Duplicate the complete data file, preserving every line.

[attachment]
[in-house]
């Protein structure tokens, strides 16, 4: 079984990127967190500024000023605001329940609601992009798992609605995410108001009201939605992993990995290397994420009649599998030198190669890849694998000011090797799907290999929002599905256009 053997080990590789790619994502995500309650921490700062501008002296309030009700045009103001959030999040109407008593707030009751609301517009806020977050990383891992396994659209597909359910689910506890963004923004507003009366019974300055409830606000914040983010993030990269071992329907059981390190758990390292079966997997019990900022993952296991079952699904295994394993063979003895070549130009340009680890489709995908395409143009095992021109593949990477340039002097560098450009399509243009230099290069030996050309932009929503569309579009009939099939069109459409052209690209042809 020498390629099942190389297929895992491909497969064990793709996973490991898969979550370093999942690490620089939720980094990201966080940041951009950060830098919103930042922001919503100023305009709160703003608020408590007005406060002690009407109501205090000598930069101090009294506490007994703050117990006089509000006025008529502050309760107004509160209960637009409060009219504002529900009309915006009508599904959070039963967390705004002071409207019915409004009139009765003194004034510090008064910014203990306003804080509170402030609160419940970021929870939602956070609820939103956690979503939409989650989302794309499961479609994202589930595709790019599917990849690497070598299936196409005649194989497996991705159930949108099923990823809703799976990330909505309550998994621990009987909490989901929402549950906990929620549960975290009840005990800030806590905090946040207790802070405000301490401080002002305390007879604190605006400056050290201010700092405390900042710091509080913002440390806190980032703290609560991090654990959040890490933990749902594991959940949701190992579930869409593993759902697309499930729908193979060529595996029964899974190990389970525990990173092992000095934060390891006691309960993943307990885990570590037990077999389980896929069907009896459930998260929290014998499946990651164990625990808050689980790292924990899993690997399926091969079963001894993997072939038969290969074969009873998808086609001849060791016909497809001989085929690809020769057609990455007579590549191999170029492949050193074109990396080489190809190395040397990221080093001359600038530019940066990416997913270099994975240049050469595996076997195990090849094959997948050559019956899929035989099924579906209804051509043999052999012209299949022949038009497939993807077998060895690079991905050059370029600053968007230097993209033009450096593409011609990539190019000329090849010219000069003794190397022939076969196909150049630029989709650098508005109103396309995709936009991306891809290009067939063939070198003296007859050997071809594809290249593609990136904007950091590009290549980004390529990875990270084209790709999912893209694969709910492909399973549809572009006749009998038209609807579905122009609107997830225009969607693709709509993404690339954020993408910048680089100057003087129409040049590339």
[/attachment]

[in-house]
């Protein structure tokens, strides 16, 4: 079984990127967190500024000023605001329940609601992009798992609605995410108001009201939605992993990995290397994420009649599998030198190669890849694998000011090797799907290999929002599905256009 053997080990590789790619994502995500309650921490700062501008002296309030009700045009103001959030999040109407008593707030009751609301517009806020977050990383891992396994659209597909359910689910506890963004923004507003009366019974300055409830606000914040983010993030990269071992329907059981390190758990390292079966997997019990900022993952296991079952699904295994394993063979003895070549130009340009680890489709995908395409143009095992021109593949990477340039002097560098450009399509243009230099290069030996050309932009929503569309579009009939099939069109459409052209690209042809 020498390629099942190389297929895992491909497969064990793709996973490991898969979550370093999942690490620089939720980094990201966080940041951009950060830098919103930042922001919503100023305009709160703003608020408590007005406060002690009407109501205090000598930069101090009294506490007994703050117990006089509000006025008529502050309760107004509160209960637009409060009219504002529900009309915006009508599904959070039963967390705004002071409207019915409004009139009765003194004034510090008064910014203990306003804080509170402030609160419940970021929870939602956070609820939103956690979503939409989650989302794309499961479609994202589930595709790019599917990849690497070598299936196409005649194989497996991705159930949108099923990823809703799976990330909505309550998994621990009987909490989901929402549950906990929620549960975290009840005990800030806590905090946040207790802070405000301490401080002002305390007879604190605006400056050290201010700092405390900042710091509080913002440390806190980032703290609560991090654990959040890490933990749902594991959940949701190992579930869409593993759902697309499930729908193979060529595996029964899974190990389970525990990173092992000095934060390891006691309960993943307990885990570590037990077999389980896929069907009896459930998260929290014998499946990651164990625990808050689980790292924990899993690997399926091969079963001894993997072939038969290969074969009873998808086609001849060791016909497809001989085929690809020769057609990455007579590549191999170029492949050193074109990396080489190809190395040397990221080093001359600038530019940066990416997913270099994975240049050469595996076997195990090849094959997948050559019956899929035989099924579906209804051509043999052999012209299949022949038009497939993807077998060895690079991905050059370029600053968007230097993209033009450096593409011609990539190019000329090849010219000069003794190397022939076969196909150049630029989709650098508005109103396309995709936009991306891809290009067939063939070198003296007859050997071809594809290249593609990136904007950091590009290549980004390529990875990270084209790709999912893209694969709910492909399973549809572009006749009998038209609807579905122009609107997830225009969607693709709509993404690339954020993408910048680089100057003087129409040049590339």